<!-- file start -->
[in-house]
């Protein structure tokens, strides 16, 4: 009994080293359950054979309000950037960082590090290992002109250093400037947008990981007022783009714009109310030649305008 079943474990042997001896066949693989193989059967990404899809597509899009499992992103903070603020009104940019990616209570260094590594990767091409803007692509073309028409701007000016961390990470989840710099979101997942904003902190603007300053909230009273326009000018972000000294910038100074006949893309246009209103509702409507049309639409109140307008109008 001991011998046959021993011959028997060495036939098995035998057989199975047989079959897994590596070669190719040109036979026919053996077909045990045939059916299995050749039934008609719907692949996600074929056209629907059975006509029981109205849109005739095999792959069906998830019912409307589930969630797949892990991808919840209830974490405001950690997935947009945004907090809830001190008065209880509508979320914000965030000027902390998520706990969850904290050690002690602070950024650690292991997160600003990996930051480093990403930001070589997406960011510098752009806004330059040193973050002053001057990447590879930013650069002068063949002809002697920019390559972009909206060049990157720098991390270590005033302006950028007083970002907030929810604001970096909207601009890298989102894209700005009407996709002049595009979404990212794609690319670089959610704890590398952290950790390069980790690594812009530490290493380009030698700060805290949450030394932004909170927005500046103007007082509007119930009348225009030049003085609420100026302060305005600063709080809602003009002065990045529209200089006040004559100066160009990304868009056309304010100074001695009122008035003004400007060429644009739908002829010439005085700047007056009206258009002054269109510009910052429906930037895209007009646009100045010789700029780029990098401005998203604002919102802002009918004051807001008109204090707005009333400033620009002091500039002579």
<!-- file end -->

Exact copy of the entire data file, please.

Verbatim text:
[in-house]
């Protein structure tokens, strides 16, 4: 009994080293359950054979309000950037960082590090290992002109250093400037947008990981007022783009714009109310030649305008 079943474990042997001896066949693989193989059967990404899809597509899009499992992103903070603020009104940019990616209570260094590594990767091409803007692509073309028409701007000016961390990470989840710099979101997942904003902190603007300053909230009273326009000018972000000294910038100074006949893309246009209103509702409507049309639409109140307008109008 001991011998046959021993011959028997060495036939098995035998057989199975047989079959897994590596070669190719040109036979026919053996077909045990045939059916299995050749039934008609719907692949996600074929056209629907059975006509029981109205849109005739095999792959069906998830019912409307589930969630797949892990991808919840209830974490405001950690997935947009945004907090809830001190008065209880509508979320914000965030000027902390998520706990969850904290050690002690602070950024650690292991997160600003990996930051480093990403930001070589997406960011510098752009806004330059040193973050002053001057990447590879930013650069002068063949002809002697920019390559972009909206060049990157720098991390270590005033302006950028007083970002907030929810604001970096909207601009890298989102894209700005009407996709002049595009979404990212794609690319670089959610704890590398952290950790390069980790690594812009530490290493380009030698700060805290949450030394932004909170927005500046103007007082509007119930009348225009030049003085609420100026302060305005600063709080809602003009002065990045529209200089006040004559100066160009990304868009056309304010100074001695009122008035003004400007060429644009739908002829010439005085700047007056009206258009002054269109510009910052429906930037895209007009646009100045010789700029780029990098401005998203604002919102802002009918004051807001008109204090707005009333400033620009002091500039002579």